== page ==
Food by VICE

Fried Green Tomatoes Are More Than Just a Classic 90s Movie

Chef Doug Adams of Bullard and Abigail Hall in Portland, Oregon takes a Southern approach to summer tomatoes in this easy recipe.

by Bettina Makalintal
Sep 9 2019, 5:53pm

Photography by Farideh Sadeghin

Welcome back to Dirty Work, our series of dispatches from the MUNCHIES Garden. We're inviting chefs, bartenders, and personalities in the world of food and drink to explore our edible playground and make whatever the hell inspires them with our rooftop produce.

When chef Doug Adams of Portland, Oregon's Bullard and Abigail Hall stops by the MUNCHIES Test Kitchen, our roof garden is full of tomatoes. Late summer has been good to us in Brooklyn, and tomatoes are still having their moment. "You want to do some fried green tomatoes?" he says as he picks hefty green heirlooms, scrapping his original idea of working with Swiss chard. We can't say no to that.

Adams grabs dill, cucumbers, chile peppers, and a bunch of sungold tomatoes before we head back inside. Perfect produce doesn't need a lot of work, so this dish will be easy. He'll make fried green tomatoes, topped with quick-pickled peppers and a light, cucumber salad. The goal is, basically, to put late summer on a plate.

Recipe: Easy Fried Green Tomatoes


"These tomatoes are so perfect right now for frying," Adams says, slicing the tomatoes into thick rounds. What you want for fried green tomatoes are plump green tomatoes with a little give; the tomato shouldn't feel delicate or like it's about to burst, but it shouldn't be super firm either. After cutting them, he marinades the tomatoes in buttermilk mixed with spicy, housemade jalapeño sauce that he's brought along from Bullard. At home, jalapeño jelly is just fine.

After the tomatoes have marinated for about 20 minutes, they'll get battered, and since they'll be wet with buttermilk anyway, there's no need for eggs before dredging. We might be frying tomatoes today, but Adams tells us that the trick to making them tasty is using a seasoned breading like what he'd use for chicken. "Always coriander, cayenne, and some Korean red chili," he says. He mixes the spices into a base of all-purpose and rice flour, "like a real simple fried chicken breading."


As he cooks, Adams tells us that things are especially exciting in his life right now. At the moment, he helms two kitchens. At Bullard, described as "where Texas meats Oregon," he makes food inspired by his Texas hometown of the same name. Meanwhile, at the Woodlark Hotel's Abigail Hall, Adams serves his take on classic American bar snacks, including a dry-aged beef double cheeseburger that Adams has brought along for us to try. "I flew across the country with American cheese for you," he jokes.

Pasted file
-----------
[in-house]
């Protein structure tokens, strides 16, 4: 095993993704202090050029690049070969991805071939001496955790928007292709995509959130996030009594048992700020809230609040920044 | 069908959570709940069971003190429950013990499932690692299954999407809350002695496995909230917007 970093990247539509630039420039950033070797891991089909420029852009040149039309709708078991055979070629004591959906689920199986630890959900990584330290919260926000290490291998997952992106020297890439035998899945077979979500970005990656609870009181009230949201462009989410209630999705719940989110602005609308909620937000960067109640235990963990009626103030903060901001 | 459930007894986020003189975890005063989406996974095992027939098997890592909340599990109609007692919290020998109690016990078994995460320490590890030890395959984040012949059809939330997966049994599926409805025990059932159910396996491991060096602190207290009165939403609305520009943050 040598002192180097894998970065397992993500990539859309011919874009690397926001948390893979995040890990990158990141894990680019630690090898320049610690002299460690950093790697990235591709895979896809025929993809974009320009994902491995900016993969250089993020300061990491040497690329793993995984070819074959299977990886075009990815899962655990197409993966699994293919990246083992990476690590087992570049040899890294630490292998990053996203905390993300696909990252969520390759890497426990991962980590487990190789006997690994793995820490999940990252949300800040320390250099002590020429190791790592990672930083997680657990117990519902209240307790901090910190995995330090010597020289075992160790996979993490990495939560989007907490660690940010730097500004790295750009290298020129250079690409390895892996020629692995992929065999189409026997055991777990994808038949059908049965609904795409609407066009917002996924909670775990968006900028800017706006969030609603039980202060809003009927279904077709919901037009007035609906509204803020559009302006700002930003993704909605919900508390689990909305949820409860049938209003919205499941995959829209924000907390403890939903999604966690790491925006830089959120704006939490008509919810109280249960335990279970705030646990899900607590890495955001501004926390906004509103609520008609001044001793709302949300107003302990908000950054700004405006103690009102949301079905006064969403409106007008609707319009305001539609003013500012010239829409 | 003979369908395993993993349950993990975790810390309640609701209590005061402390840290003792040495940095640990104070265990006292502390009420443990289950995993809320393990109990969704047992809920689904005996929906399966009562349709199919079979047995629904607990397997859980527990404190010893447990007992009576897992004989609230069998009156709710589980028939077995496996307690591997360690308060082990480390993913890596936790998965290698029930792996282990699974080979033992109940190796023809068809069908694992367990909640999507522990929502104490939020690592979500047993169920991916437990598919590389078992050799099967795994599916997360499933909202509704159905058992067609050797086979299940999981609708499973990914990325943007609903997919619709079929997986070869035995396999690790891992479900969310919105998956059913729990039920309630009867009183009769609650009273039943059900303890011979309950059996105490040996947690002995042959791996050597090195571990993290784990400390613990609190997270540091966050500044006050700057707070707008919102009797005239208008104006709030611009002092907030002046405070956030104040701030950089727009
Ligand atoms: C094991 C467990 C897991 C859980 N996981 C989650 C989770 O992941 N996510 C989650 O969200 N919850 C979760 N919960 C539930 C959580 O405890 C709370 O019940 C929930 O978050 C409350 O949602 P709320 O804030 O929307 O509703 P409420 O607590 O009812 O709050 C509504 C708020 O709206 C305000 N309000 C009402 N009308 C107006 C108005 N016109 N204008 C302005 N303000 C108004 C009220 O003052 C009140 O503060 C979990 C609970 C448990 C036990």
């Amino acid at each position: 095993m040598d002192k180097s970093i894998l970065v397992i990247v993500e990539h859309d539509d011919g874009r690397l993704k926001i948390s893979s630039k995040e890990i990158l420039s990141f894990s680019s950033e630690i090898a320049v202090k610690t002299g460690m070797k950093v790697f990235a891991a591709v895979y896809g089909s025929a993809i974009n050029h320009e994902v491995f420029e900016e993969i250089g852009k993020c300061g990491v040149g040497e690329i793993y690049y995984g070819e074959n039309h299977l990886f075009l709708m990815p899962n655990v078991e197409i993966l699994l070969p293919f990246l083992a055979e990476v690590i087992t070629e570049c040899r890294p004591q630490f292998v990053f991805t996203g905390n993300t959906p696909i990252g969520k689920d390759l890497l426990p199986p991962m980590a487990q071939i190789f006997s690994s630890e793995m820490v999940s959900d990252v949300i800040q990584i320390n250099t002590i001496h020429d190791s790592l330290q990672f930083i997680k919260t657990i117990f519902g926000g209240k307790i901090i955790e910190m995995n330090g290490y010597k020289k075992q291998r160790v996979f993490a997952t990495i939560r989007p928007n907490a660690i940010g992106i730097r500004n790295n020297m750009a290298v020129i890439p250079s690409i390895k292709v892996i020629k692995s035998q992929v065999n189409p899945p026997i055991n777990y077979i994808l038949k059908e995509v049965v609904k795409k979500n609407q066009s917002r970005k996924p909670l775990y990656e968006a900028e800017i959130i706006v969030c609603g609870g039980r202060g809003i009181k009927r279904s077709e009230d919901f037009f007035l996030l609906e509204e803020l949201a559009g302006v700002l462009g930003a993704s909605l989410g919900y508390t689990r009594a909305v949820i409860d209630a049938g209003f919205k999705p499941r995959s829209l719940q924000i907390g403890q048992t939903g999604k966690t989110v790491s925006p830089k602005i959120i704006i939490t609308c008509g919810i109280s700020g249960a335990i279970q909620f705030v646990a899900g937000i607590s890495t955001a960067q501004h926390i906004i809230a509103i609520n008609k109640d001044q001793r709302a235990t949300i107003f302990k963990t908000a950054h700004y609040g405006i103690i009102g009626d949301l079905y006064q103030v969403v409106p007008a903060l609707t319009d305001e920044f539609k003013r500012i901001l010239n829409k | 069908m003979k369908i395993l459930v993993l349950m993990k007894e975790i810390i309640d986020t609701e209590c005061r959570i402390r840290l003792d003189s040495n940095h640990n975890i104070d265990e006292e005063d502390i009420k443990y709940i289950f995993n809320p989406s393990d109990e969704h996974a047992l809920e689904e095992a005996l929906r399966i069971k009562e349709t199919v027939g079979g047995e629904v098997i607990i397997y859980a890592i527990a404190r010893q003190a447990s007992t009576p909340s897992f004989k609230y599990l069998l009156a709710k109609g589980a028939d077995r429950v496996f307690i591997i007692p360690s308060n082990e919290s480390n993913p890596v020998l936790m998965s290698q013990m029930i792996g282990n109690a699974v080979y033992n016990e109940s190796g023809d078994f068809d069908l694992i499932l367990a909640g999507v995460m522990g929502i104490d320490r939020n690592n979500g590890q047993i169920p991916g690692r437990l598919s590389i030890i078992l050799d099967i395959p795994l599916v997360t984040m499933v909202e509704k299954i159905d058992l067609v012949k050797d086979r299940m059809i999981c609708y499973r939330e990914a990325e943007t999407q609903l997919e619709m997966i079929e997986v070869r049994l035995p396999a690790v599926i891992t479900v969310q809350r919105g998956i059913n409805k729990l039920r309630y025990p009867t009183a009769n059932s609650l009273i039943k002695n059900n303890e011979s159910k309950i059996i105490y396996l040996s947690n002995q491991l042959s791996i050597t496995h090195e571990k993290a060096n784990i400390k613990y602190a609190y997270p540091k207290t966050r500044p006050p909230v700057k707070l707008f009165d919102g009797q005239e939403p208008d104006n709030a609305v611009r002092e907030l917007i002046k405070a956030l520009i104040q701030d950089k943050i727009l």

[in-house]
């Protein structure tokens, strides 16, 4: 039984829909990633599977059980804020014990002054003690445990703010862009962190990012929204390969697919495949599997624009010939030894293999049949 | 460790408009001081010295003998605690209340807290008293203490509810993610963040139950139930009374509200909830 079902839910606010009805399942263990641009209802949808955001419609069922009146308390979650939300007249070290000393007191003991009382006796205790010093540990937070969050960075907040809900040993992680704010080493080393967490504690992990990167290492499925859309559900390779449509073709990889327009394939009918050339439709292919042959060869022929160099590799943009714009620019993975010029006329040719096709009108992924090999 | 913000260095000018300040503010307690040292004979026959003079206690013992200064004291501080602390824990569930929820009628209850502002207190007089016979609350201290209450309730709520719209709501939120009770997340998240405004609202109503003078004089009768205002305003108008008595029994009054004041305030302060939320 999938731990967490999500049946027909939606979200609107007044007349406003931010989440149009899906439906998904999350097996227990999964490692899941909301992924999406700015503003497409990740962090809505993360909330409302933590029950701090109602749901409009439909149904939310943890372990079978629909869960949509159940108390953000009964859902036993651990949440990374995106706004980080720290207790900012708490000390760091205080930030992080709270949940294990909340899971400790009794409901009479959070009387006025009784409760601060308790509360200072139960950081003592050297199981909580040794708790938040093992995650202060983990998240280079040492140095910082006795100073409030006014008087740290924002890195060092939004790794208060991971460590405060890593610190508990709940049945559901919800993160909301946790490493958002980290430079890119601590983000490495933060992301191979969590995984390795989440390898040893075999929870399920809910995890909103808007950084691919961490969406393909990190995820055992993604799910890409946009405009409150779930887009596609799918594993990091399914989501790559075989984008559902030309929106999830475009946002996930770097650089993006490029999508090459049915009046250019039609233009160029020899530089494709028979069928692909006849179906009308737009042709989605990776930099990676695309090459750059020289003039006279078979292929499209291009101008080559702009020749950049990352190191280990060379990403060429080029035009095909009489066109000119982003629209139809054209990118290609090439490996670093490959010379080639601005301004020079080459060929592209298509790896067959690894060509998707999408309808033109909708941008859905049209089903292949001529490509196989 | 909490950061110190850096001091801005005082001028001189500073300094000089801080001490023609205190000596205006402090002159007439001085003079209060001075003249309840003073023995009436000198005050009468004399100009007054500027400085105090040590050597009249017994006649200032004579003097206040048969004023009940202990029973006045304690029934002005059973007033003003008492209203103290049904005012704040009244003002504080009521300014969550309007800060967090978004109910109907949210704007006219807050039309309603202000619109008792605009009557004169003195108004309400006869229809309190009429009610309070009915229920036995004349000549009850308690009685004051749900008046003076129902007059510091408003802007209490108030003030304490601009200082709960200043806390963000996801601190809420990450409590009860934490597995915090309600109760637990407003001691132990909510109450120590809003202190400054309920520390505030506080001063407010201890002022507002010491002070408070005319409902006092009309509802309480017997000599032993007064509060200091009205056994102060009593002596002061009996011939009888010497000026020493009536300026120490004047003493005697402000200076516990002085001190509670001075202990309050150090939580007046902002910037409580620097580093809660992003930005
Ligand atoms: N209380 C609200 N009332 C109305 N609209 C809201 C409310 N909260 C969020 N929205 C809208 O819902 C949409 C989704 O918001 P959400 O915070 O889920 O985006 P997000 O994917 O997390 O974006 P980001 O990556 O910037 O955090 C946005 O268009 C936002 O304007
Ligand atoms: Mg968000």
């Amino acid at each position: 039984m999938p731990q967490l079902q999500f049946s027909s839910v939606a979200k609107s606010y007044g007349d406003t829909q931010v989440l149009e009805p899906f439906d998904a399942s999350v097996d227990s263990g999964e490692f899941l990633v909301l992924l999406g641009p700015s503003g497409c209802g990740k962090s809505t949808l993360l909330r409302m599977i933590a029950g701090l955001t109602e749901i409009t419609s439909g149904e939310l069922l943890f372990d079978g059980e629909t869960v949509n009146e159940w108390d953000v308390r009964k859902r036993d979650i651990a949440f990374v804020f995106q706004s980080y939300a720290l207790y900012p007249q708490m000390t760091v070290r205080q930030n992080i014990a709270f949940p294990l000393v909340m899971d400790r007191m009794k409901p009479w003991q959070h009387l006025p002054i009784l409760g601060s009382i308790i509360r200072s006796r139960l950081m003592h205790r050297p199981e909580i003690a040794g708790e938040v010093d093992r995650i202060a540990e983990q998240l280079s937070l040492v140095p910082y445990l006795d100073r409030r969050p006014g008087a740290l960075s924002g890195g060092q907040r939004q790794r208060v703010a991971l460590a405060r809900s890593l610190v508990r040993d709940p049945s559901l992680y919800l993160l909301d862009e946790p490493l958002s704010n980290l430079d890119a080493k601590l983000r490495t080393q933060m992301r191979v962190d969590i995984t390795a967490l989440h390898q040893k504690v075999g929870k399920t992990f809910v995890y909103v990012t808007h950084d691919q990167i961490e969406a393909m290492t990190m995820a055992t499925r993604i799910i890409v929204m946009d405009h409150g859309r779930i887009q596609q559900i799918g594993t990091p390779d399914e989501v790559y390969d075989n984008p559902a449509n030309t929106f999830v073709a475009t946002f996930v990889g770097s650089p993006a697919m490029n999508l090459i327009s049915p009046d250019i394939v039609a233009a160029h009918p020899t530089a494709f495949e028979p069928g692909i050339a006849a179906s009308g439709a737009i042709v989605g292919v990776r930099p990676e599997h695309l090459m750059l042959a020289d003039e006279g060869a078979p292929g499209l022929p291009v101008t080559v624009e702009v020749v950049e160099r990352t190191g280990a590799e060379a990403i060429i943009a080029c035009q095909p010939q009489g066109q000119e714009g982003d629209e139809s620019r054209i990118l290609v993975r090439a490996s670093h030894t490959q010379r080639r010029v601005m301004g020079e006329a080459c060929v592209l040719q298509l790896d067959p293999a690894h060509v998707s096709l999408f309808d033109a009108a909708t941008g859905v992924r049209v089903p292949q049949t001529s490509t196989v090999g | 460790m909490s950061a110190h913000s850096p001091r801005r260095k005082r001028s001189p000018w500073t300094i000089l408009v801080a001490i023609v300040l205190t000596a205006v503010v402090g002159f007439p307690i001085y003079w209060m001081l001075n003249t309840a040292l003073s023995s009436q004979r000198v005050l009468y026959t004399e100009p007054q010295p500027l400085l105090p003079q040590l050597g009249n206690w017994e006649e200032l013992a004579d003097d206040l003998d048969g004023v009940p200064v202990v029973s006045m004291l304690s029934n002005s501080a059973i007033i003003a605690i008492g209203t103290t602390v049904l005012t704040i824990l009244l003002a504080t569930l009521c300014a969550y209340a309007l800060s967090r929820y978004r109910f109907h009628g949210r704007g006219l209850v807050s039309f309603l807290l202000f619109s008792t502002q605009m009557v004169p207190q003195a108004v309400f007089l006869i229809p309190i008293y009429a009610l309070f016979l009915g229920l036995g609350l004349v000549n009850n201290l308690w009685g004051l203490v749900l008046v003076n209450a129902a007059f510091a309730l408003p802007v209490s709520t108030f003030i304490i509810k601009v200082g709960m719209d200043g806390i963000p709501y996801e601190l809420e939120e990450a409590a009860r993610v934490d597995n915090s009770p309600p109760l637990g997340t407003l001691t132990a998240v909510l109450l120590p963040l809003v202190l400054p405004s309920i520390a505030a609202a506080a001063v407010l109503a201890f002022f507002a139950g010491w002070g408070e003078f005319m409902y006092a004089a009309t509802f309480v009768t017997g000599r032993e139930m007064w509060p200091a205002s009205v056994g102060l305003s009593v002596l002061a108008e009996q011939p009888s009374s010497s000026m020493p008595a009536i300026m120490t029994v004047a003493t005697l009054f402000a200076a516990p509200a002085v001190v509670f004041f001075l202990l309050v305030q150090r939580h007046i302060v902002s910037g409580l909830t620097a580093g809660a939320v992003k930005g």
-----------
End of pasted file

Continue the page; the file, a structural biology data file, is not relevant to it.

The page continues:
But after years of constant restaurant work and a role on season 12 of Top Chef, the chef is finally making time for other things. "[My wife] is teaching me balance… how to not just live at my restaurant," Adams says. That'll be especially useful this fall: in November, he and his wife, a brewmaster at Portland's Ten Barrel, are expecting a baby. "A little girl. I can already hear myself saying yes to everything. 'You wanna go to Jackson Hole and go fishing while dad goes fly fishing?'"


That time will go by faster than we think—just like this easy dish. Before he finishes the tomatoes, Adams gets the other vegetables ready. In a saucepan, he simmers apple cider vinegar, salt, sugar, and dill stems. Once everything is dissolved, the mixture goes over sliced peppers and onions in a sturdy plastic container; it'll sit for a bit until the peppers pick up some flavor. Then, he makes a quick vinaigrette by heating up some honey with pickle brine, dill, and a little more jalapeño sauce. He dices a cucumber and halves some sungolds, and tosses them in olive oil and lemon juice.

With everything prepped, Adams fries the tomatoes. He drops them gently into a deep Dutch oven full of hot oil and cooks them until they're golden brown on both sides. After letting the cooked tomatoes sit for a second on a paper towel, he plates them up. The perfectly fried rounds of tomato go on a plate, followed by the cucumber and tomato salad, a dash of pickled peppers, and a generous drizzle of the sweet and tangy honey vinaigrette. A few carefully placed borage flowers add a hint of color to the already bright and summery dish.


If you haven't already eaten all the season's best tomatoes, save a few of the green ones, and cook them up like this. "Leave it to the asshole from Texas to go the garden and then deep fry it," Adams jokes. Hey, we've got no complaints about that.

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